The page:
The Negev Triangle of 1948
Of the 418 Palestinian towns and villages, destroyed or depopulated in 1948 and after, some 48 lay in the Negev area; 3 in the Beersheba District, and 45 in the Gaza District.
In the Beersheba District, the villages of al-Imara (El Imara), al-Jammama (Jammameh) and al-Khalasa (El Khalasa) constitutes the doomed Palestinian villages. But in the Gaza District, among the 45 wiped-out Palestinian villages, the towns and villages of al-Faluja, Iraq Suwaydan and Iraq al-Manshiyya have entered history for two reasons: -
The ferocity of the battles which took place between the Egyptian army and the Israeli invaders, first; and the presence of many prominent young Egyptian officers, including Major Gamal Abdul Nasser, later the Egyptian President and the Pan-Arab nationalism’s hero, who battled the Israeli invaders and resisted the ensuing siege of Egyptian troops at al-Faluja Pocket; a siege that turned out to be a case of great embarrassment to Cairo and other Arab capitals.
Many Jewish settlements and factories were to be built after 1948 by the newcomers to commemorate these battles at which Nasser and his compatriots had taken part.
Within hindsight, the Israeli press began reporting, in the wake of the second uprising against occupation, on the dwindling fortunes of the Negev’s colonies and industrial establishments, which were built in the aftermath of the 1948 war. For example, Ha’aretz reported last year a telling story about the laying off of hundreds of workers from a factory of clothes, which was built in the early 1950s to commemorate the “ defeat of Nasser’s army”, in the words of Pinhas Saphir, then Israel’s minister of industry. Saphir drove a Chilean millionaire in the early hours of a summer day in 1950s to a remote spot in the Negev in an attempt to fool the latter that he was driving him to a suburb of Tel Aviv. Failing to convince his interlocutor in the first trip, he drove him to the same destination again asking him to build the factory there. When the businessman hesitated to have an industrial establishment be built in the desert, Saphir ordered him on behalf of Ben-Gurion this time to go ahead with the project, saying not far from here the Israeli army had defeated Colonel Nasser’s army and we want to commemorate this historic event. In fact the collapsing Israeli economy has been highlighted lately by endless press reports; it became a worry-some issue in the election of January 28, 03.
Notwithstanding the outcome of the Negev’s battles of 1948, the going developments in occupied Palestine in the wake of the Palestinian Intifada against occupation had its roots in the catastrophe of 1948. In retrospect, it is worthwhile touring the Negev Triangle of 1948 ahead of the systematic destruction of 48 Palestinian towns and villages.
When Ben-Gurion ordered in 1948 the Israeli army to break through the triangle of the Egyptian forces encircling the Negev from three sides, these forces in Palestine were grouping in three blocs, which each one had been stationed on one side of the triangle in charge of certain task: -
Firstly, the western side, paralleling the Mediterranean coast and extending from ‘Rafah’ and ‘Majdal’ crossing Gaza was manned by the main bloc of the Egyptian army led by the commander in chief of the Egyptian forces in Palestine, Major General Mohammad Ahmad El Mawawi as of the beginning of the operations until October-then removed from his post leaving it to General Ahmad Fuad Sadeq, who arrived on 20 October to the HQ in El Areesh (behind Rafah).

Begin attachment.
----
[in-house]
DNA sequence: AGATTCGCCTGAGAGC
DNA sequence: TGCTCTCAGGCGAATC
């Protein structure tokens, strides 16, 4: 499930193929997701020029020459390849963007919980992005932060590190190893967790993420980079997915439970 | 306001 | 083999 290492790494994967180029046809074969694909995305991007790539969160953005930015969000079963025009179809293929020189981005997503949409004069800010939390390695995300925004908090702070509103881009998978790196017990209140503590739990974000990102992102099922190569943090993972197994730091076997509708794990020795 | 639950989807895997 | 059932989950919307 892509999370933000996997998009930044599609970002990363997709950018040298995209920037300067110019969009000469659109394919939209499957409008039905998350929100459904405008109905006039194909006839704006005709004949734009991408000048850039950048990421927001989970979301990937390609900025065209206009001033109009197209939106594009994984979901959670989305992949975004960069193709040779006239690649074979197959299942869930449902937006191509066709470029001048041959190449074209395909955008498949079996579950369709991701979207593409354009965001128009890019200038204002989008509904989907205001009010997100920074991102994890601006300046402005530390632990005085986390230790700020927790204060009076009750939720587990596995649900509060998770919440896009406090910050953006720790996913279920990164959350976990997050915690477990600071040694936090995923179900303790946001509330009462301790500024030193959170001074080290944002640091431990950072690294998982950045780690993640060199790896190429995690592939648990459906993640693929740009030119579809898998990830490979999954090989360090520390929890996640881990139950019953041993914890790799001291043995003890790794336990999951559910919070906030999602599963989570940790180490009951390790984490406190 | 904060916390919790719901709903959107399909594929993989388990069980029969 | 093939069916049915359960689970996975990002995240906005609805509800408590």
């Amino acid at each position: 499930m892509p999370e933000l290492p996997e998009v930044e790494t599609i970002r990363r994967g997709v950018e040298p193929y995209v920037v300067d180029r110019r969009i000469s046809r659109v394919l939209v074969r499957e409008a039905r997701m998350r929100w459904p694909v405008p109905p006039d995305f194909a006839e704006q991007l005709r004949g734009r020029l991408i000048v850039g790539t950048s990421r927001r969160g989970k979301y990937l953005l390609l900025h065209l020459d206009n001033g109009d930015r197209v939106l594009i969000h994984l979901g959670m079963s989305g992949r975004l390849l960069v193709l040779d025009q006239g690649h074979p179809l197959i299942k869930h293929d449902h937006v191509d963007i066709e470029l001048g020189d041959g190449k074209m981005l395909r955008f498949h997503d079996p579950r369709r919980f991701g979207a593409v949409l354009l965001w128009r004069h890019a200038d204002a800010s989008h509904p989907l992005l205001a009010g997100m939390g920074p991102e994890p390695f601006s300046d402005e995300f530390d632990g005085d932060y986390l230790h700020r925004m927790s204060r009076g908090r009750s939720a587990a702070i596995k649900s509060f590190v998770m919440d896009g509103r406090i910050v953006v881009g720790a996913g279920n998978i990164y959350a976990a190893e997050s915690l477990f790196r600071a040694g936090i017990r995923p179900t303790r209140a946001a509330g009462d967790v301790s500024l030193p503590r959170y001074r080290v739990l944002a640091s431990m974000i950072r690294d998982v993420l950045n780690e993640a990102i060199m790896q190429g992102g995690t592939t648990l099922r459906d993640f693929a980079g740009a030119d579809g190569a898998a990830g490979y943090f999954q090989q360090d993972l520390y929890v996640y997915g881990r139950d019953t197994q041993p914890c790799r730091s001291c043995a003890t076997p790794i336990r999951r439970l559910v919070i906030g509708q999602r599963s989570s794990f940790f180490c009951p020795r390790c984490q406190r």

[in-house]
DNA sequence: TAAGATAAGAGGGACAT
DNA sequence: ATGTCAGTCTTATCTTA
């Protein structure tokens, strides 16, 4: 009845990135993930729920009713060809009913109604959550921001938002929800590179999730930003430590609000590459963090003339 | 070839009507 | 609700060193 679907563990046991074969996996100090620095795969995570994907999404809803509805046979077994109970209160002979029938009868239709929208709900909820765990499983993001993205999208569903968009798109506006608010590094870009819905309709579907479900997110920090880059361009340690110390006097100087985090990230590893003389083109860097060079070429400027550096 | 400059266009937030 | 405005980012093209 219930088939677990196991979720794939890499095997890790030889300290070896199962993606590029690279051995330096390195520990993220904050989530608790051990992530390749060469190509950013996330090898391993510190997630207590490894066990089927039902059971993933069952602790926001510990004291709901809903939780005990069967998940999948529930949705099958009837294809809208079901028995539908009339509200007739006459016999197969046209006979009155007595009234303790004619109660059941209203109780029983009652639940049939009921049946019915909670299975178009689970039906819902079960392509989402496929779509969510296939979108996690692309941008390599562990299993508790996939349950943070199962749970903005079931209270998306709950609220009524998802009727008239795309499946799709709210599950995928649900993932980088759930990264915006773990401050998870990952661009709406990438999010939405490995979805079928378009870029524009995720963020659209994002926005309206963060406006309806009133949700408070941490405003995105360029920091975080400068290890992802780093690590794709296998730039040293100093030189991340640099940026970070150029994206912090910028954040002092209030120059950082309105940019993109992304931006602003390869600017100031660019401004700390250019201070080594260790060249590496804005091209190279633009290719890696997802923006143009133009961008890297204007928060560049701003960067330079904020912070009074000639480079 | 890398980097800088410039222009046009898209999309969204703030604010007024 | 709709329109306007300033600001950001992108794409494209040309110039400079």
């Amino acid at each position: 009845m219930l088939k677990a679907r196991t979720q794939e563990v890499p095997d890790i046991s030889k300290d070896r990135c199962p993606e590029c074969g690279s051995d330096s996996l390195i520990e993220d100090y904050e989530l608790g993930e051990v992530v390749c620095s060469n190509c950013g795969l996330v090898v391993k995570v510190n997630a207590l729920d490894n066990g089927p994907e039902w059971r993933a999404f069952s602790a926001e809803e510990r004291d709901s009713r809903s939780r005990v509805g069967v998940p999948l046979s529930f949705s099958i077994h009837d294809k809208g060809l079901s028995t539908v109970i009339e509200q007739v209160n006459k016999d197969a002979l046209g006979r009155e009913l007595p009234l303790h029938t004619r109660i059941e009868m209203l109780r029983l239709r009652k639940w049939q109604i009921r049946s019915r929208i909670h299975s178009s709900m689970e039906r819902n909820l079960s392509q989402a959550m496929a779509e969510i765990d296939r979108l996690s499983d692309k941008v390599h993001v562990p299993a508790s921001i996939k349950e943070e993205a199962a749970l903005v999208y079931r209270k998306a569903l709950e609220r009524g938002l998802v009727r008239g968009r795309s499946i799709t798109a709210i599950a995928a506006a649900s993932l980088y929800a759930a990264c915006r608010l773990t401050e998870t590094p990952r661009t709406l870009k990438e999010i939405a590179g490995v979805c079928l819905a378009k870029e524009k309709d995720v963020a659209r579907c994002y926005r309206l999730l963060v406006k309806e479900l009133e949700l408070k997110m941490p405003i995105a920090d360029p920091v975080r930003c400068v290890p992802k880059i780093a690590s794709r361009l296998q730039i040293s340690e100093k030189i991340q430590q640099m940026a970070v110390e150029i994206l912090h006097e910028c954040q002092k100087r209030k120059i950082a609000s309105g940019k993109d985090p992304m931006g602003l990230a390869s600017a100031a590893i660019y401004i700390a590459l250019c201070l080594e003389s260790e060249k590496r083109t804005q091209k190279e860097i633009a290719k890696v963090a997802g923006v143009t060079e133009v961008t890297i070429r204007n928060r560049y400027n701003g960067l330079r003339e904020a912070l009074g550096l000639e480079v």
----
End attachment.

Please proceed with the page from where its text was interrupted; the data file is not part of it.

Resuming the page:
The force was composed of 11 infantry battalions backed by three artillery battalions and engineering units, as well as signal and administrative. In fact it is difficult to make serious valuation of it, as the most of the formations were incomplete-- some of which were no more than organizational skeletons, which lacked officers and soldiers, as well as adequate arms and ammunition and means of transport.
Secondly, the second –eastern-side of the Egyptian military triangle, south of Palestine, was within the domain of the volunteering forces, which had taken part in the war ahead of the Egyptian Army. It walked from ‘Ouja’ to ‘Aslouj’ to ‘Beersheba’ and ‘Hebron’; its vanguard arrived in the outskirts of Jerusalem. The volunteers were a military force, but, however, very difficult to describe with scientific or even descriptive accuracy.
These forces--as indicated by its name-- comprised soldiers (many of them were Muslim Brothers) who volunteered to fight in Palestine, or officers, filled with zeal, had been ordered to volunteer. And when this occurred, it was believed that their force was all what Cairo had in mind for Palestine, as the entrance of the Egyptian army was not decided upon yet.
As for the Prime Minister ‘Mahmoud Fahmy al-Naqrashy’, sending the volunteers was enough to absolve Egypt from further responsibility towards Palestine. But he was overwhelmed by a royal decision for Egypt to enter the war.
However, it turned out that the volunteers had penetrated deep, reaching the Jerusalem’s outskirts. Notwithstanding the fact that they did not take part in big battles, their speedy advance gained them a resounding reputation, especially that their leader was the highly respectable and inspiring officer, Qaem Maqam “Ahmad Abdul Aziz”. However, the reputation of this force and the character of it leader were to face a real danger, because of its speedy advance to the extent that its logistic lines had extended for 80 km.
Thirdly, the third side of the triangle of the Egyptian forces was the so- called line of the north Negev; this side in fact was the wide base of the turned over triangle; it extended from Beit Jibreen, to transverse the central Negev up to the Majdal.